I walked through the deserted streets of Charlottesville Saturday afternoon thinking of Baltimore and Ferguson in the aftermath of riots there as well as the empty streets of Kuwait City in the aftermath of its liberation during the Gulf War.
Chaos, then a nervous calm and finally reflection followed each experience.
Lost in the chaos in the aftermath of the riot in Charlottesville was the news that North Korea had decided to step back from the brink.
It is perhaps the greatest victory of the Trump era and no one was talking about it – including the President of the United States – who in a raucous exchange with the press at Trump Tower Tuesday seemingly defended Alt-Right demonstrators and other white supremacists who sparked violence Saturday near the campus of the University of Virginia.
Trump tried desperately to use facts to back up his attempt at even-handedness. He said both sides engaged in violence. True. He said one side had a permit to march. True. He said those who engaged in murder should be punished. True. He said Washington and Jefferson were slave owners. True.
But how he weaved together disparate facts to paint a picture of “both sides” being guilty is disingenuous and telling as to our president’s mindset. While the president is correct everyone is entitled to an opinion – and we will defend to death anyone’s right to espouse an opinion contrary to our own – no one has the right to encourage and incite violence.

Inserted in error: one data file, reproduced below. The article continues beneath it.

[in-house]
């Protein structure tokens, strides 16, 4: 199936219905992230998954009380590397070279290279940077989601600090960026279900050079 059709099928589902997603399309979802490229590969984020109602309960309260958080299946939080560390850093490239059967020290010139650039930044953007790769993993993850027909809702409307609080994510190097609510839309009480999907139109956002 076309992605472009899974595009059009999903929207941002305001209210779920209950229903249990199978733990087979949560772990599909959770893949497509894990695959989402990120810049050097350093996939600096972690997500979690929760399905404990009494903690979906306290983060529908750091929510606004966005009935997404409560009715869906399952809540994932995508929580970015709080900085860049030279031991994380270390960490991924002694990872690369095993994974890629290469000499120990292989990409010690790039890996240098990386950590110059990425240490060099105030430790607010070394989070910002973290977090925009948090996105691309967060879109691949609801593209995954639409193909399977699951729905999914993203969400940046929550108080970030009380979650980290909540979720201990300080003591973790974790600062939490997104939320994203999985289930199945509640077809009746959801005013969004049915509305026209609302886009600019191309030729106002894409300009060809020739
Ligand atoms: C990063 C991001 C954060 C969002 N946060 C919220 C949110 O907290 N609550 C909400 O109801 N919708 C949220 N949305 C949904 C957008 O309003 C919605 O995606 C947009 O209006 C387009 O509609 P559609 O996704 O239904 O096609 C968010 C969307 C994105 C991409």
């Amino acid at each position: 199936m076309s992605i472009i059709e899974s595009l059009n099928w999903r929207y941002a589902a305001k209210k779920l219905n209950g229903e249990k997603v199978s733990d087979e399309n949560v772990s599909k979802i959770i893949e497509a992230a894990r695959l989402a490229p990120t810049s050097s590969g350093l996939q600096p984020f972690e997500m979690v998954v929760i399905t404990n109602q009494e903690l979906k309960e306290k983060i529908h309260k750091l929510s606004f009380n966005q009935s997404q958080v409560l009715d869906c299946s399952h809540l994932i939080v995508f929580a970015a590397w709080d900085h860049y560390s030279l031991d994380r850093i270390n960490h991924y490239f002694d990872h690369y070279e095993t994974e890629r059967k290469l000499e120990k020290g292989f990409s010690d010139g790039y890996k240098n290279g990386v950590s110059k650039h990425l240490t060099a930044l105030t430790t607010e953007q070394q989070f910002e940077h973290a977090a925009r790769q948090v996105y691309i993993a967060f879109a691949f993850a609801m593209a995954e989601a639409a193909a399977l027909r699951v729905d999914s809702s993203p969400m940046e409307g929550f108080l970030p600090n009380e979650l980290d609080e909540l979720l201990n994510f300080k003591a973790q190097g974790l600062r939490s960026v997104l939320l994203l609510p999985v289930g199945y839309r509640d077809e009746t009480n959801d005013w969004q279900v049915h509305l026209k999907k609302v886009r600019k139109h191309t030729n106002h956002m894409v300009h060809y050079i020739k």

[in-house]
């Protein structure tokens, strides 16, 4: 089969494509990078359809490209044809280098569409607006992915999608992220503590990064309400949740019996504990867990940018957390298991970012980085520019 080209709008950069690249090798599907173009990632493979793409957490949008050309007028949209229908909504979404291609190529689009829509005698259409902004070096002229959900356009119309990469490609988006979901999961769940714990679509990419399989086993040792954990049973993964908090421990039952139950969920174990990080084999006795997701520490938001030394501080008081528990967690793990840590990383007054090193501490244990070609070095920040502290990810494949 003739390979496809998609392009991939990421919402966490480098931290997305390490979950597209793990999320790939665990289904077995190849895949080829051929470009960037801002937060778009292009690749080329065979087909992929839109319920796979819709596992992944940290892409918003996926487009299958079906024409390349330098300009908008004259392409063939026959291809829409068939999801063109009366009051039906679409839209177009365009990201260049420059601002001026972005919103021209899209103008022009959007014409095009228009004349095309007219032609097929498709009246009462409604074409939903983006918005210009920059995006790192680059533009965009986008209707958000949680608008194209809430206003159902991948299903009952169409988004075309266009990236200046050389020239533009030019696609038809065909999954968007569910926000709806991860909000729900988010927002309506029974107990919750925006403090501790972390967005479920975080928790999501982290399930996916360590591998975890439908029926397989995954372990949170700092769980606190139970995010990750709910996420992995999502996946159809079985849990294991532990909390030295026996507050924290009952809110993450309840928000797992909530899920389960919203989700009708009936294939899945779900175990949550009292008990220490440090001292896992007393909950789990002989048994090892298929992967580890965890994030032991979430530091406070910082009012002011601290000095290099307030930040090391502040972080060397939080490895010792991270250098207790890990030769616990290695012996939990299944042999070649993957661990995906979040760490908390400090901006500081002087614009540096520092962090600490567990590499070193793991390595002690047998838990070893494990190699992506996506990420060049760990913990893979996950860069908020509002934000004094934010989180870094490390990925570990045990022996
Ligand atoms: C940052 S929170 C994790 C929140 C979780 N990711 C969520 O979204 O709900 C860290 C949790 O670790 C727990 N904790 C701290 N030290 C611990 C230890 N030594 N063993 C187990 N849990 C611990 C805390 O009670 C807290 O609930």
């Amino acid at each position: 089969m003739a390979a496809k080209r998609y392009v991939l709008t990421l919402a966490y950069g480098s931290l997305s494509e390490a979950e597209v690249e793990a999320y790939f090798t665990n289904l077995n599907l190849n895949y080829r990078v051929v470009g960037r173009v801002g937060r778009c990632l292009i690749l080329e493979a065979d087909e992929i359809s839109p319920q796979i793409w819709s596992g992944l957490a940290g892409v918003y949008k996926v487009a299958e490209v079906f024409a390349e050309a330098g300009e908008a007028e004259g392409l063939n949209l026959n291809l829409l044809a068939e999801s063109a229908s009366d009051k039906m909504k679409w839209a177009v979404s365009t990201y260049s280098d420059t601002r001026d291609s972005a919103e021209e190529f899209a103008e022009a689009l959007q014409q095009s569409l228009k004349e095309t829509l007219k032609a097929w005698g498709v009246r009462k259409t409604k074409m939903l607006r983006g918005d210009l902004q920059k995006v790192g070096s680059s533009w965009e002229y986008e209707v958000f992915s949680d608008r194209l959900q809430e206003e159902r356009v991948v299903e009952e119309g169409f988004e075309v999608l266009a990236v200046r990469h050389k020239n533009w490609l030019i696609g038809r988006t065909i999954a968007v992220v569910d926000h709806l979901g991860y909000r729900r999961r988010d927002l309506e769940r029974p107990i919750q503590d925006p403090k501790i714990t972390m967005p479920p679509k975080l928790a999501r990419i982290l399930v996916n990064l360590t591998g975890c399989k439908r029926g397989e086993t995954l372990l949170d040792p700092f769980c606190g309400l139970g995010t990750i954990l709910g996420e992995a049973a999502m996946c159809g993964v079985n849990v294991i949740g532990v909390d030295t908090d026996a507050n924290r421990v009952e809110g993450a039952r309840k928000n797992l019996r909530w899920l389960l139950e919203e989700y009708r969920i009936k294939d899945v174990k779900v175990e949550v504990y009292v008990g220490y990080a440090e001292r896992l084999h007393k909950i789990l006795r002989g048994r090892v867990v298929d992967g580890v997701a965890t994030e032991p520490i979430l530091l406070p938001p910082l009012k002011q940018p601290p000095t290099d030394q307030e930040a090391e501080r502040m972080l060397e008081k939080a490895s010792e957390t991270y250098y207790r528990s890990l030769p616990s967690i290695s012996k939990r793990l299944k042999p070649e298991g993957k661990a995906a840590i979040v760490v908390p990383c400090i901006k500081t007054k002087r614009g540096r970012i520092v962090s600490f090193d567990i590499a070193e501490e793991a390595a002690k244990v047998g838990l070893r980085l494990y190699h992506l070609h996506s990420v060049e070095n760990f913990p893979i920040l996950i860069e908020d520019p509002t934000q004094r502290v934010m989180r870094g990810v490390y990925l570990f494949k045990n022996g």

That is precisely what the leaders of the alt-right movement did Saturday and have done for years. They came spoiling for a fight, got what they wanted and delivered a death blow to 32-year-old Heather Heyer – a paralegal who marched in counter protest to their hate. David Duke, Richard Spencer, Matthew Heimbach and others on the far right, through blogs, emails and social media continue to stoke the fires of hatred and division – encouraging violence and welcoming it.
The president had nothing specifically to do with this brand of dangerous lunacy, but whatever your particular political affiliation, most people will agree we’ve never been more divided as a nation. The president has some responsibility for this - as do we all.
So President Trump’s press interaction at Trump Tower Tuesday was important. That several of the nation’s CEOs and his own party have backed away from him as a result is more than telling. It is condemning.
Trump cannot blame “Fake News” on this one and call us the enemy of the people. He had the pulpit. His words and his actions are there for everyone to see. Trump again decided to give cover to those who want to watch it all burn and who took Trump’s talk as words of encouragement.
Walking through the crowd of participants after the riot on Saturday, there were people who were for the president and those who were against him. None of them were moved by the violence to give up the violence. None of them were swayed by the president to either give up or put down their swords. Quite the contrary. Many of the combatants on both sides looked to the president as a reason to carry on their particular struggle. Those who love him see him as a figure unjustly reviled. Those who revile him see him as the instigator of the mess. None of them we spoke with had hope – on either side of the fracas - for peaceful solutions in the future.